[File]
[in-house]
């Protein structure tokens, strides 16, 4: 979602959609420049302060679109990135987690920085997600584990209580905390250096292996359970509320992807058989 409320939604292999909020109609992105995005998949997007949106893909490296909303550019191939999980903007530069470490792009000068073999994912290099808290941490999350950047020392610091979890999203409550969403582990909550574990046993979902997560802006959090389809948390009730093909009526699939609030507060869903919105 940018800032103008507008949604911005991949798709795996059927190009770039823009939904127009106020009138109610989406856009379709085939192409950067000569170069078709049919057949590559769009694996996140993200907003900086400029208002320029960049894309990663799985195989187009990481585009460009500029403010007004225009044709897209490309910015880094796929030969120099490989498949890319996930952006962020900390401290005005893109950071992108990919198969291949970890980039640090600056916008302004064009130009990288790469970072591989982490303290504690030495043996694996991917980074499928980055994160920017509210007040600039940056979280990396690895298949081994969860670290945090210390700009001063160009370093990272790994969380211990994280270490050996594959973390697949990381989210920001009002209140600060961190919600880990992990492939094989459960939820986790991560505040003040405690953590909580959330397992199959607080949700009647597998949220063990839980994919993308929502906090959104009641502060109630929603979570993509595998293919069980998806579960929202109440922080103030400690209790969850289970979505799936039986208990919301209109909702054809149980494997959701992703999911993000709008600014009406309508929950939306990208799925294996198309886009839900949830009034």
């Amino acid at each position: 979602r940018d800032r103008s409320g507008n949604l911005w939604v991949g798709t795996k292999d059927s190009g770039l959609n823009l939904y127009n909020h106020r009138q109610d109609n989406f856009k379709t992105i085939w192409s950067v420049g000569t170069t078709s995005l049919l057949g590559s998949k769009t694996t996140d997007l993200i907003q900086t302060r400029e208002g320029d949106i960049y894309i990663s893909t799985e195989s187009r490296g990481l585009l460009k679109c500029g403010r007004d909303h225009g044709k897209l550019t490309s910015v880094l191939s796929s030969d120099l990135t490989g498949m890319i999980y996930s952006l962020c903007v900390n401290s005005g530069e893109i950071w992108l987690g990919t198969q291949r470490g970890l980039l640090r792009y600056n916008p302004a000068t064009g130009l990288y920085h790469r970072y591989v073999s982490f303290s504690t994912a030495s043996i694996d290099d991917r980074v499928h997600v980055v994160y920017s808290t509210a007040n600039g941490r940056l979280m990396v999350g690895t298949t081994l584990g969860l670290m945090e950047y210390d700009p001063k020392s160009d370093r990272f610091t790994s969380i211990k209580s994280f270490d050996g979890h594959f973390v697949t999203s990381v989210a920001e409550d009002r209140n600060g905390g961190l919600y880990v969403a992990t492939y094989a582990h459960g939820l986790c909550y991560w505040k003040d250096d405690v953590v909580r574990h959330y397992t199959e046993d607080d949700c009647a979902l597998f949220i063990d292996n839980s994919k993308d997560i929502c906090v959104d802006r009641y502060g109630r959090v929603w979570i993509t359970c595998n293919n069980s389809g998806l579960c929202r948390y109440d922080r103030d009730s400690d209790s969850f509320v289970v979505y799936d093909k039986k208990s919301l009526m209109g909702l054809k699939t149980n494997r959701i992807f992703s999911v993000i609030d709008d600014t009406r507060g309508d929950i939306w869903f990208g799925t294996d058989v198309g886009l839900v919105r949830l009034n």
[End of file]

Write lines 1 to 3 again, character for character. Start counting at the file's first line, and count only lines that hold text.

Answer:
[in-house]
């Protein structure tokens, strides 16, 4: 979602959609420049302060679109990135987690920085997600584990209580905390250096292996359970509320992807058989 409320939604292999909020109609992105995005998949997007949106893909490296909303550019191939999980903007530069470490792009000068073999994912290099808290941490999350950047020392610091979890999203409550969403582990909550574990046993979902997560802006959090389809948390009730093909009526699939609030507060869903919105 940018800032103008507008949604911005991949798709795996059927190009770039823009939904127009106020009138109610989406856009379709085939192409950067000569170069078709049919057949590559769009694996996140993200907003900086400029208002320029960049894309990663799985195989187009990481585009460009500029403010007004225009044709897209490309910015880094796929030969120099490989498949890319996930952006962020900390401290005005893109950071992108990919198969291949970890980039640090600056916008302004064009130009990288790469970072591989982490303290504690030495043996694996991917980074499928980055994160920017509210007040600039940056979280990396690895298949081994969860670290945090210390700009001063160009370093990272790994969380211990994280270490050996594959973390697949990381989210920001009002209140600060961190919600880990992990492939094989459960939820986790991560505040003040405690953590909580959330397992199959607080949700009647597998949220063990839980994919993308929502906090959104009641502060109630929603979570993509595998293919069980998806579960929202109440922080103030400690209790969850289970979505799936039986208990919301209109909702054809149980494997959701992703999911993000709008600014009406309508929950939306990208799925294996198309886009839900949830009034």
């Amino acid at each position: 979602r940018d800032r103008s409320g507008n949604l911005w939604v991949g798709t795996k292999d059927s190009g770039l959609n823009l939904y127009n909020h106020r009138q109610d109609n989406f856009k379709t992105i085939w192409s950067v420049g000569t170069t078709s995005l049919l057949g590559s998949k769009t694996t996140d997007l993200i907003q900086t302060r400029e208002g320029d949106i960049y894309i990663s893909t799985e195989s187009r490296g990481l585009l460009k679109c500029g403010r007004d909303h225009g044709k897209l550019t490309s910015v880094l191939s796929s030969d120099l990135t490989g498949m890319i999980y996930s952006l962020c903007v900390n401290s005005g530069e893109i950071w992108l987690g990919t198969q291949r470490g970890l980039l640090r792009y600056n916008p302004a000068t064009g130009l990288y920085h790469r970072y591989v073999s982490f303290s504690t994912a030495s043996i694996d290099d991917r980074v499928h997600v980055v994160y920017s808290t509210a007040n600039g941490r940056l979280m990396v999350g690895t298949t081994l584990g969860l670290m945090e950047y210390d700009p001063k020392s160009d370093r990272f610091t790994s969380i211990k209580s994280f270490d050996g979890h594959f973390v697949t999203s990381v989210a920001e409550d009002r209140n600060g905390g961190l919600y880990v969403a992990t492939y094989a582990h459960g939820l986790c909550y991560w505040k003040d250096d405690v953590v909580r574990h959330y397992t199959e046993d607080d949700c009647a979902l597998f949220i063990d292996n839980s994919k993308d997560i929502c906090v959104d802006r009641y502060g109630r959090v929603w979570i993509t359970c595998n293919n069980s389809g998806l579960c929202r948390y109440d922080r103030d009730s400690d209790s969850f509320v289970v979505y799936d093909k039986k208990s919301l009526m209109g909702l054809k699939t149980n494997r959701i992807f992703s999911v993000i609030d709008d600014t009406r507060g309508d929950i939306w869903f990208g799925t294996d058989v198309g886009l839900v919105r949830l009034n």